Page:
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Healthcare Professional Liability Insurance

Basic Issues in Your Hospital Professional Liability Form

Bonnie Boone | September 30, 2000

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Renewing or moving a hospital professional liability insurance program is a complex process. Carefully checking medical professional liability policy provisions is doubly important because there is no standard insurance form and variations in terms abound. This article reviews some of the key issues you should consider.

Renewing or moving a hospital professional liability insurance program is a complex process with many decision points. This article reviews some of the key issues you should consider at your next renewal.

Choosing an Insurer

In a firming insurance market, it is important to choose an insurer who is committed to your industry. Few risk management challenges are as stressful as having to place coverage with another insurer after your incumbent insurer decides to pull out of the market. There are numerous insurers that underwrite medical malpractice/professional liability business for hospitals. However, it is difficult to tell which insurers are committed to this line of business and which are not.

How do you evaluate which market is better, and how do you determine those insurers that are not committed to this line of business? There are some basic principles.

  • Does the insurer have a dedicated claims staff with experience in the healthcare industry?
  • Does the insurer have a dedicated risk management staff with clinical expertise? Someone in the company needs to understand your business from a clinical perspective. When you are being reviewed by Joint Commission of Accreditation for Health Care (JCAHO), it would help if the insurer understood the critical issues.
  • Does the insurer have its own medical professional liability policy form?

Choosing the Coverage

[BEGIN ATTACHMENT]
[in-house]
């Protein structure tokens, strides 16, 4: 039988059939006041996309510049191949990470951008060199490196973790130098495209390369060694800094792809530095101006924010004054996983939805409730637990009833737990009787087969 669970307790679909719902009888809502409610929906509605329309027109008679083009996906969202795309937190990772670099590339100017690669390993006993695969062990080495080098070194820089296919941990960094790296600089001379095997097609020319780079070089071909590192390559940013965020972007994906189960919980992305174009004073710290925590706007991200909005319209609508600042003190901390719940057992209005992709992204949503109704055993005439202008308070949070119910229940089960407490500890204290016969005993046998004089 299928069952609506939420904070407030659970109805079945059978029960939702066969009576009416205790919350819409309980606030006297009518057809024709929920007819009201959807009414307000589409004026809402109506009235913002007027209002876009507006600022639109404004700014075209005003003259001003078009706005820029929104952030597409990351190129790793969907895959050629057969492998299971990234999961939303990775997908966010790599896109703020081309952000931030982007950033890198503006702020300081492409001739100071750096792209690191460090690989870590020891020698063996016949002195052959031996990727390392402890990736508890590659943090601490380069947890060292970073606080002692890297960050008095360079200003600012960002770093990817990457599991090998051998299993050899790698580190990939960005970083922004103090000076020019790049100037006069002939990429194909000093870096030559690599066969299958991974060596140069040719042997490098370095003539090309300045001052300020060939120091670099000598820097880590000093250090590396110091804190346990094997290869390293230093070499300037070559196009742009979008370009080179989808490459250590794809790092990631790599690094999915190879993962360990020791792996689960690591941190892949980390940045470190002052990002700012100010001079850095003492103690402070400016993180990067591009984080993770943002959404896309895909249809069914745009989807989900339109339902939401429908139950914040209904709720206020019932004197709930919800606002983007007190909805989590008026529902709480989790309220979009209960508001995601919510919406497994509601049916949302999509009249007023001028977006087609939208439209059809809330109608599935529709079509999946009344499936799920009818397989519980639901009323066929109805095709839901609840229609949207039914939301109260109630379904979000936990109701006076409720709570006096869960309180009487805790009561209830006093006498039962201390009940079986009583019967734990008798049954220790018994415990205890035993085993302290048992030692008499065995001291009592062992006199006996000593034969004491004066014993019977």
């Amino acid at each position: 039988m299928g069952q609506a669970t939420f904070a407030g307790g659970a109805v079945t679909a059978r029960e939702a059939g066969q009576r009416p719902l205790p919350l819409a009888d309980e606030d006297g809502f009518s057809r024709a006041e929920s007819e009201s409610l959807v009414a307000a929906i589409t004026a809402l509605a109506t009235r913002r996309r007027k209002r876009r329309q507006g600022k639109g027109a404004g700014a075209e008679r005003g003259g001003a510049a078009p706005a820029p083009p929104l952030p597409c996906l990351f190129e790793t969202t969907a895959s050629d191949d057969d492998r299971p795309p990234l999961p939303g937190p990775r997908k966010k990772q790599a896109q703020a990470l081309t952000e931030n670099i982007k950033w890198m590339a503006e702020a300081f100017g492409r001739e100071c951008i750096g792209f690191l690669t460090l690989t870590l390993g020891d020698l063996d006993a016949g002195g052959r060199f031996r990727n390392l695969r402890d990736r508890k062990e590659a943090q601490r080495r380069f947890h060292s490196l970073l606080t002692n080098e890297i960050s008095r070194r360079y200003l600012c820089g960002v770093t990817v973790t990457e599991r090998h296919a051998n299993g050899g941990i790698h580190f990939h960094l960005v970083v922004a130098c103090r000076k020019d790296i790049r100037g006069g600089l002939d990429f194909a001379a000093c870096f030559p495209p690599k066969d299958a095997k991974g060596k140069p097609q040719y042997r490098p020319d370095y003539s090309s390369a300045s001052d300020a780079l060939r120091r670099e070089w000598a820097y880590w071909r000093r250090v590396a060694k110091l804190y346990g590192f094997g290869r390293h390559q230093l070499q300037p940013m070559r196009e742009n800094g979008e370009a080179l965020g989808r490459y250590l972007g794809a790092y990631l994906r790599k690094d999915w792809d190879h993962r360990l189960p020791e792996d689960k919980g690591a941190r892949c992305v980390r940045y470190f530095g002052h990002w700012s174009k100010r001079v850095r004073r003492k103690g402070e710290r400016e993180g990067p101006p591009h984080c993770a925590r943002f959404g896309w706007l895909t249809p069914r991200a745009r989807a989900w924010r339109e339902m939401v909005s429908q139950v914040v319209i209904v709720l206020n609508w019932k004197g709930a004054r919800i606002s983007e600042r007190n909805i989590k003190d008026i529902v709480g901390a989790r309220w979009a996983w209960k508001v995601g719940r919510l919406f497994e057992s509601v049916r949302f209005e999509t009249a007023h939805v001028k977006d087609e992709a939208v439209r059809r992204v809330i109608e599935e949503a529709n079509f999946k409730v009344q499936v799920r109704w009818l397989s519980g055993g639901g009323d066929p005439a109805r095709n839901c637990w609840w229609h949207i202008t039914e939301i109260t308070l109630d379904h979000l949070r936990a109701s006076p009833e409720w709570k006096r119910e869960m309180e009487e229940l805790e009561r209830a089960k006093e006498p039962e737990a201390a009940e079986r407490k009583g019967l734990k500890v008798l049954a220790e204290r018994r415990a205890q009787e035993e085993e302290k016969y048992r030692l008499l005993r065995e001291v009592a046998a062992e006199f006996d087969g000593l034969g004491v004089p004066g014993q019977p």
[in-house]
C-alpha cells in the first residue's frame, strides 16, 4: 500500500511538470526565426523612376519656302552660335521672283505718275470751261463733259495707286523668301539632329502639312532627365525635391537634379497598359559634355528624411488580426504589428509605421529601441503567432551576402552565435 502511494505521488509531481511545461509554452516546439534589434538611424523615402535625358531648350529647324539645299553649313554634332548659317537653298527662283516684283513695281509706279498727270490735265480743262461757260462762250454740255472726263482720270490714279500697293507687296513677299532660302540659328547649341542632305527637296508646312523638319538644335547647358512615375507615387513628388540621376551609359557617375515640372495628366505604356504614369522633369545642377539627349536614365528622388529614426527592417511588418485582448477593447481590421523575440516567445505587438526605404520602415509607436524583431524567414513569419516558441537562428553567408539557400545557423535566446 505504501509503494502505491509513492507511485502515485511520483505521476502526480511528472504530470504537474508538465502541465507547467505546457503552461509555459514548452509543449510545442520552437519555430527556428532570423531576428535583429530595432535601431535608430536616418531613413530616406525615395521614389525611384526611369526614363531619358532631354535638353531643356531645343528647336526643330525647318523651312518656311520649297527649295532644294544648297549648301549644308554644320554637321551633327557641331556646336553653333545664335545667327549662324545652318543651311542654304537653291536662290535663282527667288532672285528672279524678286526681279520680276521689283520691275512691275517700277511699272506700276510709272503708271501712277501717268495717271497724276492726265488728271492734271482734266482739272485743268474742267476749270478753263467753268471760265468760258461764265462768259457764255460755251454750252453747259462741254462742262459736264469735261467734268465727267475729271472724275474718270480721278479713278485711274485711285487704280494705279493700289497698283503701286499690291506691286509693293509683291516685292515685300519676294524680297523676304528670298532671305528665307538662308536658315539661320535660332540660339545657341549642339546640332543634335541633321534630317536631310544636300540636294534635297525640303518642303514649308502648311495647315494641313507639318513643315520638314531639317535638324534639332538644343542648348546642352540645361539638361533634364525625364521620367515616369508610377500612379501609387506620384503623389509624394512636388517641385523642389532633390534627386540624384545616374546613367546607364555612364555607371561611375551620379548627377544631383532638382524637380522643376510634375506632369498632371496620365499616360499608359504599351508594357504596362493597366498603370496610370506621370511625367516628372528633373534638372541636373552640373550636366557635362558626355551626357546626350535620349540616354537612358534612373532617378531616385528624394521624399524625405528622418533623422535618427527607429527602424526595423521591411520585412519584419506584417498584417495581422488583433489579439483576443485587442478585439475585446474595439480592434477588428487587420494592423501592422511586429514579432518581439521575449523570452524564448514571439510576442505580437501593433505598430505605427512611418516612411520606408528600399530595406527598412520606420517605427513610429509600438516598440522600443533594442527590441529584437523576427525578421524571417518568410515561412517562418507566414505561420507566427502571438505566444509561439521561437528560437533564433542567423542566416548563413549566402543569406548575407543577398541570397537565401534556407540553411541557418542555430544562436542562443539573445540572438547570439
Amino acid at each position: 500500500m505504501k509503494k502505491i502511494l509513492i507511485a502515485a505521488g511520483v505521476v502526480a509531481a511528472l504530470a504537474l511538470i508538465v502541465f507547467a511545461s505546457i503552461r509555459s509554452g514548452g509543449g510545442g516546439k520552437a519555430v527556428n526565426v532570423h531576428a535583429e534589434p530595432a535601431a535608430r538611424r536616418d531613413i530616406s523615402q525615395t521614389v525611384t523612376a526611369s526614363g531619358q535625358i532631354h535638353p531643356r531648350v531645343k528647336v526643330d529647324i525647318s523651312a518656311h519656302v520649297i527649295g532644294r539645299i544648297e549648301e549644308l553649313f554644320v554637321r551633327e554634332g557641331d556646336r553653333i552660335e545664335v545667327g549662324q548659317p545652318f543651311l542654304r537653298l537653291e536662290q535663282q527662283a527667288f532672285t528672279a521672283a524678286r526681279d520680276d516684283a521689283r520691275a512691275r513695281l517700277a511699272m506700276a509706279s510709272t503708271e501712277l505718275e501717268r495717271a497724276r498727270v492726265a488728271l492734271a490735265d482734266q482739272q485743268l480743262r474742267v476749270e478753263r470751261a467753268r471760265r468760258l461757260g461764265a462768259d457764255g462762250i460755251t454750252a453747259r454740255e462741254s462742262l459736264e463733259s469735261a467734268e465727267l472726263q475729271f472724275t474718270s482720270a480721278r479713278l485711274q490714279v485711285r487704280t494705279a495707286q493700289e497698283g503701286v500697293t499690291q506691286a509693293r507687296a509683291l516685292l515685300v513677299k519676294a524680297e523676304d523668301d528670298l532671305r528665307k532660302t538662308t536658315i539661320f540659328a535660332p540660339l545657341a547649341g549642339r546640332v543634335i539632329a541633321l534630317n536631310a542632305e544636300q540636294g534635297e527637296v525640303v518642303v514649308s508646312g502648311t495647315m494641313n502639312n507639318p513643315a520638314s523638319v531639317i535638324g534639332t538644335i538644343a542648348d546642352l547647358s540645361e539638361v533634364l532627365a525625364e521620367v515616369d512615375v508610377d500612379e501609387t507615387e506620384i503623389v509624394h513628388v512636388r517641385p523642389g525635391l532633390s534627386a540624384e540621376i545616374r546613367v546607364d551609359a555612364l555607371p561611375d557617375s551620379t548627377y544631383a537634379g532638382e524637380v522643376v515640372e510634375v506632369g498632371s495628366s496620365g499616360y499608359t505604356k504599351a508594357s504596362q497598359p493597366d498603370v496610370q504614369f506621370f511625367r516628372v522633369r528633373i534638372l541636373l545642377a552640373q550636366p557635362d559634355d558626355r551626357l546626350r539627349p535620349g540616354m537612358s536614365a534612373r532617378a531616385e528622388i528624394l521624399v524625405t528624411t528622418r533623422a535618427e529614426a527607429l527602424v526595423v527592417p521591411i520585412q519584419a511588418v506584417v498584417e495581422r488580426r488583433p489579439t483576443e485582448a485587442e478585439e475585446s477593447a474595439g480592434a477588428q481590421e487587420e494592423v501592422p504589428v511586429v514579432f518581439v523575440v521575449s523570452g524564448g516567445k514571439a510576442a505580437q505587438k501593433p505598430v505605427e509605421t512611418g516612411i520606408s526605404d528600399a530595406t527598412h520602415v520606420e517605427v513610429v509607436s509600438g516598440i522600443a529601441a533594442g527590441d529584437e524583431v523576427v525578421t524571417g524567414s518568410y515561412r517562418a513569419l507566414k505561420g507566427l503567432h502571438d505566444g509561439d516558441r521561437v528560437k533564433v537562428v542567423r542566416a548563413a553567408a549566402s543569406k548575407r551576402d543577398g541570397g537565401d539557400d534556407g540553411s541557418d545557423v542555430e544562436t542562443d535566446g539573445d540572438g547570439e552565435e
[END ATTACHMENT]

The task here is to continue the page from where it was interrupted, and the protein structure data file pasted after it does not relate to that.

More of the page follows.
All of the 1999 top 20 insurers that write hospital professional liability insurance (some are stock insurers and some are physician owned) have dedicated medical professional liability policy forms. Some of the markets write the coverage on an occurrence basis; others, on a claims-made basis. Some are the new, "easy-to-read forms," others are the old-fashion insurance contracts, "that giveth coverages in big print and taketh away those coverages with the smaller print."

What should you look for in the policy forms of today? What's important to a risk manager or financial person with the responsibility of protecting corporate assets? Pay attention to basic policy form issues and ask the following questions.

Is the policy form a "pay on behalf" or an "indemnify"? The pay on behalf is the preference.

Does the policy form cover defense in addition to or within limits? Primary coverage forms normally cover defense in addition to the limits. This is an important issue if there is an aggregate problem. The basic issue here is that you want your limit of liability to respond or be exhausted by only by the payment of damages, not defense costs.

Who is considered an insured? Policy forms vary. Those normally included are:

  • Your employees
  • The named insured on the declaration page of policy and any subsidiary of the named insured
  • Partnerships may be covered but only with respects to the partner's liability (the same could apply to joint ventures)